Smith now leads the Harley-Davidson GNC1 presented by Vance & Hines point standings by 16 points over No. 69 Sammy Halbert, 110-94.
In the GNC2 class, No. 94B Ryan Wells was unrelenting as he duked it out for his first Mile win of the 2016 season with second place finisher No. 99J Kevin Stollings and third place No. 23F Jeffery Lowery.
"It's my first Mile (win) and it's awesome," Wells said. "Especially at the Springfield Mile, the biggest Mile you could win, and for it to be a typical Springfield Mile ending, winning by half of a tire, it's cool. I would have liked to win by more but it's awesome. I wish I wouldn't have seen a red flag with two laps to go but it all worked out and I'm happy. I knew I had a fast bike but I was drafting Stollings earlier in the race, and the kid's real small and lightweight, so I knew if anybody could get by me before the line it would be him. I came out of turn four and I heard somebody; I peeked down underneath my handlebars and I saw the red bike and I knew it was him. I got as small as I could and was watching our front wheels go across the line and I was pretty pumped about it."
Wells now leads the GNC2 point standings by 18 points over No. 14A Dalton Gauthier, 103-85.
Up next, 20 of the top AMA Pro Flat Track riders head to ESPN's Summer X Games in Austin, Texas for the Harley-Davidson Flat-Track race on Thursday, June 2 at Circuit of The Americas. Be sure to purchase your tickets in advance at http://www.xgames.espn.go.com/xgames or tune in to ESPN on Thursday at 10:00 p.m. ET (7:00 p.m. PT).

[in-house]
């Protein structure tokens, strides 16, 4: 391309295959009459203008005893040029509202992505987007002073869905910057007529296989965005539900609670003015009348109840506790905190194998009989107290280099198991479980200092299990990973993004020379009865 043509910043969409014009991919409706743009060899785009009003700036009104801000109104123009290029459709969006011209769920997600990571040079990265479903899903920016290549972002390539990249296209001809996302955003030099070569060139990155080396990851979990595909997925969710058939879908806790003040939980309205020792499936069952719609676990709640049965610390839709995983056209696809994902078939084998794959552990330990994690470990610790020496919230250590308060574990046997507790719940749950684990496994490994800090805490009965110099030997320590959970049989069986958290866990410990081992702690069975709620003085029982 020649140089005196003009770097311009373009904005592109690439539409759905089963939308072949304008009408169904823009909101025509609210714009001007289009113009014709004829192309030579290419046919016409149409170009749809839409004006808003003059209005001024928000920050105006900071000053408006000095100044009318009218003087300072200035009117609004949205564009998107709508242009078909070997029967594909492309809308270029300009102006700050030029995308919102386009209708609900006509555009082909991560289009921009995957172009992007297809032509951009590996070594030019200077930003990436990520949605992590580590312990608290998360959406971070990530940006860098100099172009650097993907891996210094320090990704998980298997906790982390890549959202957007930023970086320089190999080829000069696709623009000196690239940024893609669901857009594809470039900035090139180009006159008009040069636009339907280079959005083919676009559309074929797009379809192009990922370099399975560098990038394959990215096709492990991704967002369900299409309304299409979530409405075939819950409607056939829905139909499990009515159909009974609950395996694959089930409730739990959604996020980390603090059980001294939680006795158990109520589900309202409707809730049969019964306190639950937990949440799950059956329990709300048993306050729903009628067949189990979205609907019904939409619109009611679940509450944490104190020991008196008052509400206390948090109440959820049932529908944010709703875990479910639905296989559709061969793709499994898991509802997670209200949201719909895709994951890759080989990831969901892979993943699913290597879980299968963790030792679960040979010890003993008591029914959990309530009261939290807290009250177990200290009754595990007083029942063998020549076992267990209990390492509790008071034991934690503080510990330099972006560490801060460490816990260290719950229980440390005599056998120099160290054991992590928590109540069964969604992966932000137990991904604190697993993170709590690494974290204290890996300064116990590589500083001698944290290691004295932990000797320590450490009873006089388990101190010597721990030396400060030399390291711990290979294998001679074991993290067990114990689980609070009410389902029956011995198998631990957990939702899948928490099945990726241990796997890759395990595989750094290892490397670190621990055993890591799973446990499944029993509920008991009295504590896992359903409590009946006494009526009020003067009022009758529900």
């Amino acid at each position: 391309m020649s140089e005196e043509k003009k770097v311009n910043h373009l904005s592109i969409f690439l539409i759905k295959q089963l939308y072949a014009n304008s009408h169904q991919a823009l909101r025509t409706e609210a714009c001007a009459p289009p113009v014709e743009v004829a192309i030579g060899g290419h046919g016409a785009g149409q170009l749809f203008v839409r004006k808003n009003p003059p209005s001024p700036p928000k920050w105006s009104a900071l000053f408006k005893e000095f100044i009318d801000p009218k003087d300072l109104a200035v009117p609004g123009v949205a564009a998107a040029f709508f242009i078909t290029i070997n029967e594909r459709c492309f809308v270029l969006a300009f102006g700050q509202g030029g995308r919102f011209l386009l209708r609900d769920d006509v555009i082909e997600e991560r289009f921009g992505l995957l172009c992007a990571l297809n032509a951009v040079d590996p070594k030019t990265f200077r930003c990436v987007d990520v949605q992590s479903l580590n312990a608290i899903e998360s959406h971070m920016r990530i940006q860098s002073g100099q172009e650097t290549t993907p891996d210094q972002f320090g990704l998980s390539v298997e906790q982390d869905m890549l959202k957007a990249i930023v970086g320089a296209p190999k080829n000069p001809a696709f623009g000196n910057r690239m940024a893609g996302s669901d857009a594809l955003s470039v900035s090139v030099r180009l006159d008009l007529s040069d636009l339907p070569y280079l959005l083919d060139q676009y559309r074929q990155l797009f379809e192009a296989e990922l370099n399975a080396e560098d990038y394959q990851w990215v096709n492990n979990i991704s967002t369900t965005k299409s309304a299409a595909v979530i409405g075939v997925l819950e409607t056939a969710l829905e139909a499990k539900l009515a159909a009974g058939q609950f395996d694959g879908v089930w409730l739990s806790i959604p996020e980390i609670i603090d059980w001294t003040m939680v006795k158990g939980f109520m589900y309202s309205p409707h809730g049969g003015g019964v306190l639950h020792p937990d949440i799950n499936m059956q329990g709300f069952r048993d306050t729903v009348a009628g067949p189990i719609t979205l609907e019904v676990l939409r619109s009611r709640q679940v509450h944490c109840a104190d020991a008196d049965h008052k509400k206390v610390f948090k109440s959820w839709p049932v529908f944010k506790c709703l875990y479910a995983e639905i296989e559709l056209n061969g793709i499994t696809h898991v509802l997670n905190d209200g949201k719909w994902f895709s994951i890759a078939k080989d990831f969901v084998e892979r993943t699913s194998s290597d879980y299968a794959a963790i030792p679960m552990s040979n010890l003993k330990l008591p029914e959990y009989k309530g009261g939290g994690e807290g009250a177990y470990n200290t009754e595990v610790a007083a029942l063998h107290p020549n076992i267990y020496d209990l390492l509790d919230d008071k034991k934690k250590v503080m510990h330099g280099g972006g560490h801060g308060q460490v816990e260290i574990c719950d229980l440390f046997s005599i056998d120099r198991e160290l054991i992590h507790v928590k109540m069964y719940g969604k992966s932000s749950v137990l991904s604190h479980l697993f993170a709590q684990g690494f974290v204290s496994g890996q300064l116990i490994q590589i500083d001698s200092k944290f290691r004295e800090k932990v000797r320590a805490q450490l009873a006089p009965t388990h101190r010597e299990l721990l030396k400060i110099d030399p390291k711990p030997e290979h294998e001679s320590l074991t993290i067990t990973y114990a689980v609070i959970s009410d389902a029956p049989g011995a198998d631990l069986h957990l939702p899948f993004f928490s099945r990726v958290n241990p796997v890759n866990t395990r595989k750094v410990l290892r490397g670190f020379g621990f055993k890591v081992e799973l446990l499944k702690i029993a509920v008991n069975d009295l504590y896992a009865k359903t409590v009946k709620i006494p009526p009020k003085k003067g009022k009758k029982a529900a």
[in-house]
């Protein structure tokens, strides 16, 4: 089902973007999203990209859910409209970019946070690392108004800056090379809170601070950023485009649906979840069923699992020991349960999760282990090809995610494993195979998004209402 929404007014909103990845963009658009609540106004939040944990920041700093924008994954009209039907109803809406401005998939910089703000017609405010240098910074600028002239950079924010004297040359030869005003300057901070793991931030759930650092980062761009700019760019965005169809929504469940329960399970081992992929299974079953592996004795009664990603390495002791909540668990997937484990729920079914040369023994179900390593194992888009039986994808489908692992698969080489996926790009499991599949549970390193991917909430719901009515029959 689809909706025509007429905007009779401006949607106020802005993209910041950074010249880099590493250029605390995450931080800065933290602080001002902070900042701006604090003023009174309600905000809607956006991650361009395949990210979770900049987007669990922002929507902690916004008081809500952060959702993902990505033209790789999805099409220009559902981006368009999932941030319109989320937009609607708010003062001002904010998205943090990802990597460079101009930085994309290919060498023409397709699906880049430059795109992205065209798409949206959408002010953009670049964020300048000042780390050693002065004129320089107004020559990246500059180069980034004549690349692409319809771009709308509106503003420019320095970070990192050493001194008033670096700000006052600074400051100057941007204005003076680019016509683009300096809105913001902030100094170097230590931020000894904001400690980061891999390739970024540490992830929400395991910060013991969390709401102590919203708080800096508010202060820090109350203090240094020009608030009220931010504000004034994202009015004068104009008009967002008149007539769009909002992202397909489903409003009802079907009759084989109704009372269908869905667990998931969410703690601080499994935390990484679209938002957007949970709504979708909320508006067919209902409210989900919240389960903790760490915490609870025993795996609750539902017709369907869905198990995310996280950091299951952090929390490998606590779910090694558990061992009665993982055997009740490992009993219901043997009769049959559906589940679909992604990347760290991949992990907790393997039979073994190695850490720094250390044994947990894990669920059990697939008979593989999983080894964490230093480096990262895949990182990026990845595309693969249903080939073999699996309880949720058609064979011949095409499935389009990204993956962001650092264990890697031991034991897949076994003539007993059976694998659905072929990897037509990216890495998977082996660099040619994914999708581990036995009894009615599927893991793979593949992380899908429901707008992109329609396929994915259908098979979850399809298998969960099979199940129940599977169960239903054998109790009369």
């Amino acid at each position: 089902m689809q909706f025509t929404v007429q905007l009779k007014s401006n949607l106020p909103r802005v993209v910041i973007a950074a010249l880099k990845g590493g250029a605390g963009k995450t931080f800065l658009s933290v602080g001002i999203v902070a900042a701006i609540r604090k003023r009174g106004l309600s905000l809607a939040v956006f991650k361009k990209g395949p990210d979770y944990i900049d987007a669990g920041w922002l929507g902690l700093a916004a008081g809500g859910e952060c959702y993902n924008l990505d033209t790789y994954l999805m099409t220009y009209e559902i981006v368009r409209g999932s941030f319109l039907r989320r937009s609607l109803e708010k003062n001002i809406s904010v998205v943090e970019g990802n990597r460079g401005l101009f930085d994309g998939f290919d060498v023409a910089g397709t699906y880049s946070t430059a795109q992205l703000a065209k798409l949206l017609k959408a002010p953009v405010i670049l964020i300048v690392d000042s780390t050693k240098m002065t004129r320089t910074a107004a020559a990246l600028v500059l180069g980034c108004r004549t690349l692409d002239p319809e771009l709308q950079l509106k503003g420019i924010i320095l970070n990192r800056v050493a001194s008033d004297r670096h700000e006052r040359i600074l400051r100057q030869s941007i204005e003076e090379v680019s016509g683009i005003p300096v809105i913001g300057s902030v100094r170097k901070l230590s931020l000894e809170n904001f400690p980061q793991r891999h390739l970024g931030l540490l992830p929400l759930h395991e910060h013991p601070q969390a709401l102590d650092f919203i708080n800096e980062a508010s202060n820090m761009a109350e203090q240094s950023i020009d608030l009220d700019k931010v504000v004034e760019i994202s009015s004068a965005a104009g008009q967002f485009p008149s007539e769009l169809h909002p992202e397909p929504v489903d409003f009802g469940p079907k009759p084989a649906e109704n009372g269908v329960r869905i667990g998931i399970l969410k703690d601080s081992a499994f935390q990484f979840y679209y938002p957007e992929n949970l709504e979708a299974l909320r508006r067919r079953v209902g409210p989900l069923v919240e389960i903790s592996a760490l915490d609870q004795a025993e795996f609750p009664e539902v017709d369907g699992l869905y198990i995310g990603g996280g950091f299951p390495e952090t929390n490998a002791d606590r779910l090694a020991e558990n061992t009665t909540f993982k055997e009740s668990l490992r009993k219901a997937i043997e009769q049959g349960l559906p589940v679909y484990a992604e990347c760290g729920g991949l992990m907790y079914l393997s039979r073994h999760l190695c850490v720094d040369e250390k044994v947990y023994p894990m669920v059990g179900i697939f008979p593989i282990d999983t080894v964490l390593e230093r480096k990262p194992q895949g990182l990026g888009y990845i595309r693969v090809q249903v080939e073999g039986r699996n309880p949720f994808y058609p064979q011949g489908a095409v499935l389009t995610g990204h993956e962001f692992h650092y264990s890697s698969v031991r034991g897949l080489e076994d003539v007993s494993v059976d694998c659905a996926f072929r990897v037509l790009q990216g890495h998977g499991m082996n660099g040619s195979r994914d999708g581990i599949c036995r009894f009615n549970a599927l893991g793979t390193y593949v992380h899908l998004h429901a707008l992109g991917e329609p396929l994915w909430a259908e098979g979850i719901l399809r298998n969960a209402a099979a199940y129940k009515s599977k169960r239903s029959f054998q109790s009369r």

Harley-Davidson GNC1 presented by Vance & Hines:
• Harley-Davidson Pole Award: No. 42 Bryan Smith
• McElroy Packaging Lucky 13 Award Winner: No. 1 Jared Mees
• MotoBatt Hard Charger Award Winner: No. 67 Davis Fisher
• Öhlins Fastest Lap Award Winner: No. 73 Doug Lawrence
• Sunoco "Go The Distance" Award Leader: No. 65 Cory Texter (197.5 miles completed)
• Larry and Judy McElroy Rookie of the Race Award Winner: No. 99J Kevin Stollings
• Westside Truck Parts "Just off the Box" Award Winners: No. 27U Jamison Minor (4th), No. 16S Tristan Avery (5th)
• Sunoco "Go The Distance" Award Leader: No. Dylan Morin (136.75 miles completed)
How to Watch:
FansChoice.tv is the official home for live streaming coverage of AMA Pro Flat Track events. The site also provides coverage of IMSA's development and single-make series, and NASCAR's touring and weekly series. Catch all the action at http://www.FansChoice.tv.
About AMA Pro Flat Track:
AMA Pro Flat Track is the world's premier dirt track motorcycle racing series and one of the longest-running championships in the history of motorsports. Sanctioned by AMA Pro Racing in Daytona Beach, Fla., the series is highly regarded as the most competitive form of dirt track motorcycle racing on the globe. For more information on AMA Pro Flat Track, please visit www.amaproracing.com/ft/, follow us on Twitter, like us on Facebook or live stream the on-track action on FansChoice.tv.
About AMA Pro Racing: